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Sunday, June 29, 2003


The hawks have been saying, for months, that reconstruction is on schedule. That it is moving forward. That things are getting better in Iraq.

What we need to test these propositions is some comparison. A nice one is with the reconstruction that happened after 1991.

In 1991, the Iraqi infrastructure was much more damaged than it was this last April. Yet, as has been pointed out by Iraqis, the electricity came on-line quicker under Saddam:

"After security, one of the most common complaints of postwar Baghdad residents has been unreliable electricity.

"Why is the electricity only on eight hours a day?" one resident asked last week. "In 1991, Saddam had the electricity on sooner than this, and all the power stations were bombed."

Another two enlightening grafs from the same article:

"In 1991, the damage was much greater because the damage was concentrated not only on the substations but the power stations," said Adnan Wadi Bashir, who worked as a power generation and transmission engineer for the government for 24 years. "Most of the attacks were on the transmission lines, and the repair of these is much easier. We restored part of the power in 1991 within six weeks of the ceasefire and we supplied the whole Iraqi system without any shortage in five months. The job now could have been finished within a month" of April 12.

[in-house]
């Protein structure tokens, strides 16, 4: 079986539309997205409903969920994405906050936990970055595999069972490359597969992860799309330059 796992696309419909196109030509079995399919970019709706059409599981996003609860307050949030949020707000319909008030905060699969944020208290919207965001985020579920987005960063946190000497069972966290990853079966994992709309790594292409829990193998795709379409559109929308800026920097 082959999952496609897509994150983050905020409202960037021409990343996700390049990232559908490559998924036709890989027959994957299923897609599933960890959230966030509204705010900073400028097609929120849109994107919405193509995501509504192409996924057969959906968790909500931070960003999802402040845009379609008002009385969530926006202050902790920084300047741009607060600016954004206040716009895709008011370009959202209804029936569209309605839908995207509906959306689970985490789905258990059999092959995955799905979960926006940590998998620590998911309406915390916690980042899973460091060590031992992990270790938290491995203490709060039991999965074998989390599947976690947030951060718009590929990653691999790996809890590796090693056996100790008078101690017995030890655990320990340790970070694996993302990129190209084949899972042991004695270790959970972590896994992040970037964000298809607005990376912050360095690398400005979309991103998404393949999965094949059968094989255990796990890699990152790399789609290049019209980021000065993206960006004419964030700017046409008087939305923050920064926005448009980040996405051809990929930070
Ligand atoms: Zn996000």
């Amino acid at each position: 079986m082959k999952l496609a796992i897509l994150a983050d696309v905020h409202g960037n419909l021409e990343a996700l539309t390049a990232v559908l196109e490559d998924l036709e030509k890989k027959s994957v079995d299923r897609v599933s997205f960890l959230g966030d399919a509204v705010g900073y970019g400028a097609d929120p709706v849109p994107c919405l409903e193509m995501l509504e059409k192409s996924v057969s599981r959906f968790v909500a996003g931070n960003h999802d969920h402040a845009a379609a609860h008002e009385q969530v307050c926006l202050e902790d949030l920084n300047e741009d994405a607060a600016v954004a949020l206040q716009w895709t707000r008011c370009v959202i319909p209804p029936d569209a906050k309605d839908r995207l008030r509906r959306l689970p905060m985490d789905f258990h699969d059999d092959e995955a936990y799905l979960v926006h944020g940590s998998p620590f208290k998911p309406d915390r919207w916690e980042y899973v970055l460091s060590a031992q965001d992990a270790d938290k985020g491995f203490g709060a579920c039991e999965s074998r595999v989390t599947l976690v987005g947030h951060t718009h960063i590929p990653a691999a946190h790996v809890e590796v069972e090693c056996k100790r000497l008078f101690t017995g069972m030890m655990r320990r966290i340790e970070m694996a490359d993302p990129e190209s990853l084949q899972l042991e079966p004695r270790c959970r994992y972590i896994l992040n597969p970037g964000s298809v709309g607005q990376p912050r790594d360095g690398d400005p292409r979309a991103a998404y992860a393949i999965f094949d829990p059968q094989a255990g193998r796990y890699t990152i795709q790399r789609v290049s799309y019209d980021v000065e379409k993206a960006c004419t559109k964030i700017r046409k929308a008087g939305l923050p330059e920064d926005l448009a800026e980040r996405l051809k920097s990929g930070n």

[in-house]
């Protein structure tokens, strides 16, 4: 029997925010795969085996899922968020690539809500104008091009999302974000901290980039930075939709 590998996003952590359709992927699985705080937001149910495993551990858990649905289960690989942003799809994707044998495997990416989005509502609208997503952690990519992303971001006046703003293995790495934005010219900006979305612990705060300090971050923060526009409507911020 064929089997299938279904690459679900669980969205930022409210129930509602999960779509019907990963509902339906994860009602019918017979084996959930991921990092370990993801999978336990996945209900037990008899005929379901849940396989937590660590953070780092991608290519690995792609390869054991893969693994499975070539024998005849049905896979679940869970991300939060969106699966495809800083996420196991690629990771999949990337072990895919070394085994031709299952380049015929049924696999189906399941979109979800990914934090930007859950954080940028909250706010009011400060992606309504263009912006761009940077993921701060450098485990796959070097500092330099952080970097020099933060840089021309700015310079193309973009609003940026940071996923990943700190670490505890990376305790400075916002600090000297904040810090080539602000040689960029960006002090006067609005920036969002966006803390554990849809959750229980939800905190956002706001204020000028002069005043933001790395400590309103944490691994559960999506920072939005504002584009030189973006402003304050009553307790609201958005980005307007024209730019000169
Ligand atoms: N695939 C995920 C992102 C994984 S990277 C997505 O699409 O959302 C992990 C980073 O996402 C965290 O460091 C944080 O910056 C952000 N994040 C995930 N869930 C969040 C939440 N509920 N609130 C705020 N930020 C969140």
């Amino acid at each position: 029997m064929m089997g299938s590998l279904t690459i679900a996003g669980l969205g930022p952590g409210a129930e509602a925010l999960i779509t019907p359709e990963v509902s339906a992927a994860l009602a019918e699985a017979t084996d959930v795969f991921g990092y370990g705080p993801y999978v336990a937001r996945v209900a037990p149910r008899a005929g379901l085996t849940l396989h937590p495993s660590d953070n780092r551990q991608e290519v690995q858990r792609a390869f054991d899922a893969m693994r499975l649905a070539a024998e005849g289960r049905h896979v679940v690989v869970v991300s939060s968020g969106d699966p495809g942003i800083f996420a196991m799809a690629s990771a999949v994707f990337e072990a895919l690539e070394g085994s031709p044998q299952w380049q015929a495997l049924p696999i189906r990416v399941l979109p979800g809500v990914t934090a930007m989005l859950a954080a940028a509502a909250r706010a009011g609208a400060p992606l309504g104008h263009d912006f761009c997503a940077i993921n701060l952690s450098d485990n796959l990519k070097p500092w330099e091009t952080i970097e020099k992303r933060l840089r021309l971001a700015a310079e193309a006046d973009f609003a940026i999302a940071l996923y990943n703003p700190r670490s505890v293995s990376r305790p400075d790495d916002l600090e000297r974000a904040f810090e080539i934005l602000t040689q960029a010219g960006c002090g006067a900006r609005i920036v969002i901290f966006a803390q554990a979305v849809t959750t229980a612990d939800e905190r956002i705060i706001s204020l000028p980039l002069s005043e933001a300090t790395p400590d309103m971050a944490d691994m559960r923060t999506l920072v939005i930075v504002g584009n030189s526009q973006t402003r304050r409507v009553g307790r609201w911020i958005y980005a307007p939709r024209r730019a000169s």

Starting literally from scratch, engineers in 1991 managed to generate about 1000 MW of power six weeks after the war ended, Bashir said. Last week, nearly eight weeks after the American effort began, about 3450 MW were available countrywide, 1000 MW less than were available before the invasion."

Admittedly, tyrants are always reputed to make the trains run on time. But we suspect that the real difference is that in 1991, the Iraqis weren't being second guessed by a bunch of advisors largely shipped over from a foreign country and possessing, among them, skills in basic Arabic that a five year old Iraqi could easily overshadow. There's an incalculable advantage in having on-site people do on-site work. And if advice is necessary, the people giving the advice should have something at stake.

We've often gone on, and on, about letting Iraqis run Iraq. Here's a corollary to that position: if we have advisors in place in government agencies, or actual order givers, those people should be paid out of the same funds, and using the same scale, as their Iraqi colleagues.

This would be the simplest way to align the interests of the Americans with the interests of the Iraqis.

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